A series of reflections on the Code of Ethics presented in letter form addressed to congregational members of American Baptist Churches in the USA by Rev. Joe Kutter. Additional commentary provided by Rev. Patti Duckworth. This the first letter of six.
Behavior You Can Expect From Your Pastoral Leader
By Dr. Joe Kutter
Dear American Baptists:
I am writing primarily to those among us who are not ordained, to the “Lay Folk” who sustain our churches and our ministries. But I want to talk about “The Ordained,” those frequently called “Ministers.” I want to talk about your pastor and the others who serve Christ and you through the agencies of the church.
Ministers, you are more than welcome to read these short letters because I will be talking about you, and you may want to improve or correct the things that I say. Please feel free. (firstname.lastname@example.org) Actually, as you may know, I’ll be talking about us since I am a member of the cohort of the ordained.
About what will we be talking? I want to introduce you, the Lay Folks, to a short document called, “The Covenant and Code of Ethics for Ministerial Leaders of American Baptist Churches.” (With that title, it should be a best seller!)
Now some lay person is asking, “Why? Isn’t that a boring paper for ministers? What does it have to do with me? The short answer is, “Yes, it is for ministers, and it has everything to do with you!” It describes the behavior that you can expect from your pastoral leader as she or he relates to you, to your church, and to your community. It describes the standards to which we aspire. It describes your minister at his or her very best.
(Spoiler Alert: You may be surprised to learn that our ethical standards are a bit at variance from what you may expect.)
This is a “Code of Ethics,” not a statement of faith. We will talk more about behavior and less about belief, though the two are intimately connected. We will talk about ethics rather than theology.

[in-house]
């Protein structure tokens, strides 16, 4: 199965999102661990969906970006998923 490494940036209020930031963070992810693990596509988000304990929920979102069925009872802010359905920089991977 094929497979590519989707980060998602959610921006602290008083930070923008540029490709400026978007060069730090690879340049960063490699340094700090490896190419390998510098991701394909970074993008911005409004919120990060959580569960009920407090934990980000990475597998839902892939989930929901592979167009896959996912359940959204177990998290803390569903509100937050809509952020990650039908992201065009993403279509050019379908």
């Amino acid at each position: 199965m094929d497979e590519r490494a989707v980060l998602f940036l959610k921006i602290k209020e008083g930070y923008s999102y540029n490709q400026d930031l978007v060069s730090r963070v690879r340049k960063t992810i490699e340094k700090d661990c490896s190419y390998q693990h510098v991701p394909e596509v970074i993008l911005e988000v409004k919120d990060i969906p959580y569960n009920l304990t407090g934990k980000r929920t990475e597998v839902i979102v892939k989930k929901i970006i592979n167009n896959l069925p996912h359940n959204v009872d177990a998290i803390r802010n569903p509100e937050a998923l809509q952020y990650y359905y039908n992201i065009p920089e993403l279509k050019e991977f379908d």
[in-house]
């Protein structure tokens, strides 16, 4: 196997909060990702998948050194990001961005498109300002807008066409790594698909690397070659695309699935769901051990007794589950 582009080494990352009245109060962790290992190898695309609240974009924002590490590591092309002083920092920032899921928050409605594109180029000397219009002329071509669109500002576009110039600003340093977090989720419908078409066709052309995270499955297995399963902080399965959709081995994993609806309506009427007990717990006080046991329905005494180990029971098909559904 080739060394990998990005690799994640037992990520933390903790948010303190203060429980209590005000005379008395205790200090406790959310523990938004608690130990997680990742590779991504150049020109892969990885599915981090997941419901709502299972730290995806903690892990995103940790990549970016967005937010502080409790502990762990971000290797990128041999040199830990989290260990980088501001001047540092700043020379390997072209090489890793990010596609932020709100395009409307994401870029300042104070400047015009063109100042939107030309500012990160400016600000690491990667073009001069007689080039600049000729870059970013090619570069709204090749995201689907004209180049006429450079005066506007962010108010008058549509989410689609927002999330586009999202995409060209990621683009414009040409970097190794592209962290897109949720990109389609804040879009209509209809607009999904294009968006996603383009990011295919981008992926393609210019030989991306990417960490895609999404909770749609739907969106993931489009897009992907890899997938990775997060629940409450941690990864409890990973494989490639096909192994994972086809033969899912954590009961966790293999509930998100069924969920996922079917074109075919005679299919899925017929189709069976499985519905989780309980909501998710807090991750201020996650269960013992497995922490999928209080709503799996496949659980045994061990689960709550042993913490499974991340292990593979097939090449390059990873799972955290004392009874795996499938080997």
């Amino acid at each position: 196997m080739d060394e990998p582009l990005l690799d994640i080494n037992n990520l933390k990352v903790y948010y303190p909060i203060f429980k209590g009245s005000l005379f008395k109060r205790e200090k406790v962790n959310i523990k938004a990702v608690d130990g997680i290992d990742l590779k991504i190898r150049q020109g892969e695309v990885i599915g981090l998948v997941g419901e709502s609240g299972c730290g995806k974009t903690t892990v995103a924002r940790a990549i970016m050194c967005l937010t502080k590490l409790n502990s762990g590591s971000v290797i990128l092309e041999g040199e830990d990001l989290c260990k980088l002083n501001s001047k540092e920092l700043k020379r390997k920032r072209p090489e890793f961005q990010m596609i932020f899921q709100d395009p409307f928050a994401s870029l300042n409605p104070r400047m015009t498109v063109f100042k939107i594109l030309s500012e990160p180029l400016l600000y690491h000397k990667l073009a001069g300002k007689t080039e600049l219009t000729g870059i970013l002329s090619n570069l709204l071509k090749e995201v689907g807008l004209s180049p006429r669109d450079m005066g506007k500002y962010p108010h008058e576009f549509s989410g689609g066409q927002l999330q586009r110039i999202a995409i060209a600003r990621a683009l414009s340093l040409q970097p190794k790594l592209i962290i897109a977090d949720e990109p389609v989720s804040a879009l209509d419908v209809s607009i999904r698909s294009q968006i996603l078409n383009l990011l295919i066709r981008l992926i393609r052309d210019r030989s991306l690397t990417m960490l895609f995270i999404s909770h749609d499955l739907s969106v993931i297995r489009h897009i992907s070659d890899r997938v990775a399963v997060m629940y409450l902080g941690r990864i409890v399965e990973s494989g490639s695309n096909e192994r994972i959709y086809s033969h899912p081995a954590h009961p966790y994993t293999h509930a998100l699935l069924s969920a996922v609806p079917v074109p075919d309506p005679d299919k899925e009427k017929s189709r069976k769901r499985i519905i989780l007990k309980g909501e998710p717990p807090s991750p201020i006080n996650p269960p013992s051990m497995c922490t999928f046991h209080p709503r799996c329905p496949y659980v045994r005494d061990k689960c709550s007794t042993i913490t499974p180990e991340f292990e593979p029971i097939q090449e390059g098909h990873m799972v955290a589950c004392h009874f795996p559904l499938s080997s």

Why write this series? I have served Christ and Church as an ordained minister since 1971, 39 years as a pastor and four years as the Executive Director of the American Baptist Ministers Council. I am proud of my colleagues in ministry. I am proud of the standards to which we aspire. When one of us slips up, the rumor mills run wild. In some cases, the headlines scream in deafening decibels, and they probably should. In recent decades, a number of tragic scandals have caused immeasurable harm to thousands of people, and the reputation of all clergy persons has been stained. Too many of you wonder if the ordained among us can be trusted.
My first response is this. The overwhelming majority of our ordained colleagues are women and men of irreproachable integrity. They seek to do the right things in the right ways at the right times.
It is true, we have been disappointed from time to time to learn of a leader who violated our trust and the standards of behavior to which we hold ourselves accountable. That tragic reality acknowledged, most of our ordained leaders engage ministry with honor and integrity, and I want you to know the basic standards that form the foundation of our ethical lives.
So, with the next letter, I’ll begin to walk you through our code of ethics. I want you to share my pride and trust in our ordained leaders.